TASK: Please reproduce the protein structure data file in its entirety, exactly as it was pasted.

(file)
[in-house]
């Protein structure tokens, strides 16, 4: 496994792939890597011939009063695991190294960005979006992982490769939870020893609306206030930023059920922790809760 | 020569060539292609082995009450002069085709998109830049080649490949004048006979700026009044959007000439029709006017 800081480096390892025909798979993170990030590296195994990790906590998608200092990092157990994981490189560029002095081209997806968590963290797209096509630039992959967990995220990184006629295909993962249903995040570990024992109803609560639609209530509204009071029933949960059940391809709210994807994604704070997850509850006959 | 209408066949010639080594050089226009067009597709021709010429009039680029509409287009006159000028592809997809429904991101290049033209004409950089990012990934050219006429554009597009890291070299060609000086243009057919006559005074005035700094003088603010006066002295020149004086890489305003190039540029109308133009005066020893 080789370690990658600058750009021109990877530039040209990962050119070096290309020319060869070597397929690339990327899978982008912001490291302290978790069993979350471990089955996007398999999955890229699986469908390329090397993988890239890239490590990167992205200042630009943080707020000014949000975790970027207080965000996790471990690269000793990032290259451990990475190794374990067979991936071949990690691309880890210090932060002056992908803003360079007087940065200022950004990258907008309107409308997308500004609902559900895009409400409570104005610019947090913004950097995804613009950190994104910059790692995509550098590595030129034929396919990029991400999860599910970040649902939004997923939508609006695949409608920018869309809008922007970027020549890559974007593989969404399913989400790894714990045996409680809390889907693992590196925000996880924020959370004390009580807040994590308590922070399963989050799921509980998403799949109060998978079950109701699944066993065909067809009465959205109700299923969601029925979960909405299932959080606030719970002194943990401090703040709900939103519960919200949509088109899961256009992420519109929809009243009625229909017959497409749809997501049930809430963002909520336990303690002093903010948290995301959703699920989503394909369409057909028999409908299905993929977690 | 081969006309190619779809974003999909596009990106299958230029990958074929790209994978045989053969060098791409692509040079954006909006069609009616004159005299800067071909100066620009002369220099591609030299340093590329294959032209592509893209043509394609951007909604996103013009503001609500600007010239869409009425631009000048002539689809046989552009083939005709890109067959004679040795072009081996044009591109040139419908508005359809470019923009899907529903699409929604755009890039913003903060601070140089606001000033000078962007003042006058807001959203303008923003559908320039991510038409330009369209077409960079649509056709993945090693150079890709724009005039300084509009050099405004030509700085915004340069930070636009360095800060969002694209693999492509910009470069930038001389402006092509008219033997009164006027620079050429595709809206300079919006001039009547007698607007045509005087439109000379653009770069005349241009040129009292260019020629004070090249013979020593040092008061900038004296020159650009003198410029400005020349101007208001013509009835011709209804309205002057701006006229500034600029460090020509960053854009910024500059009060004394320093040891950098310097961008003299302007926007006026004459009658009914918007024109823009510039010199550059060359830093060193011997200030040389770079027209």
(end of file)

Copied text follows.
[in-house]
């Protein structure tokens, strides 16, 4: 496994792939890597011939009063695991190294960005979006992982490769939870020893609306206030930023059920922790809760 | 020569060539292609082995009450002069085709998109830049080649490949004048006979700026009044959007000439029709006017 800081480096390892025909798979993170990030590296195994990790906590998608200092990092157990994981490189560029002095081209997806968590963290797209096509630039992959967990995220990184006629295909993962249903995040570990024992109803609560639609209530509204009071029933949960059940391809709210994807994604704070997850509850006959 | 209408066949010639080594050089226009067009597709021709010429009039680029509409287009006159000028592809997809429904991101290049033209004409950089990012990934050219006429554009597009890291070299060609000086243009057919006559005074005035700094003088603010006066002295020149004086890489305003190039540029109308133009005066020893 080789370690990658600058750009021109990877530039040209990962050119070096290309020319060869070597397929690339990327899978982008912001490291302290978790069993979350471990089955996007398999999955890229699986469908390329090397993988890239890239490590990167992205200042630009943080707020000014949000975790970027207080965000996790471990690269000793990032290259451990990475190794374990067979991936071949990690691309880890210090932060002056992908803003360079007087940065200022950004990258907008309107409308997308500004609902559900895009409400409570104005610019947090913004950097995804613009950190994104910059790692995509550098590595030129034929396919990029991400999860599910970040649902939004997923939508609006695949409608920018869309809008922007970027020549890559974007593989969404399913989400790894714990045996409680809390889907693992590196925000996880924020959370004390009580807040994590308590922070399963989050799921509980998403799949109060998978079950109701699944066993065909067809009465959205109700299923969601029925979960909405299932959080606030719970002194943990401090703040709900939103519960919200949509088109899961256009992420519109929809009243009625229909017959497409749809997501049930809430963002909520336990303690002093903010948290995301959703699920989503394909369409057909028999409908299905993929977690 | 081969006309190619779809974003999909596009990106299958230029990958074929790209994978045989053969060098791409692509040079954006909006069609009616004159005299800067071909100066620009002369220099591609030299340093590329294959032209592509893209043509394609951007909604996103013009503001609500600007010239869409009425631009000048002539689809046989552009083939005709890109067959004679040795072009081996044009591109040139419908508005359809470019923009899907529903699409929604755009890039913003903060601070140089606001000033000078962007003042006058807001959203303008923003559908320039991510038409330009369209077409960079649509056709993945090693150079890709724009005039300084509009050099405004030509700085915004340069930070636009360095800060969002694209693999492509910009470069930038001389402006092509008219033997009164006027620079050429595709809206300079919006001039009547007698607007045509005087439109000379653009770069005349241009040129009292260019020629004070090249013979020593040092008061900038004296020159650009003198410029400005020349101007208001013509009835011709209804309205002057701006006229500034600029460090020509960053854009910024500059009060004394320093040891950098310097961008003299302007926007006026004459009658009914918007024109823009510039010199550059060359830093060193011997200030040389770079027209």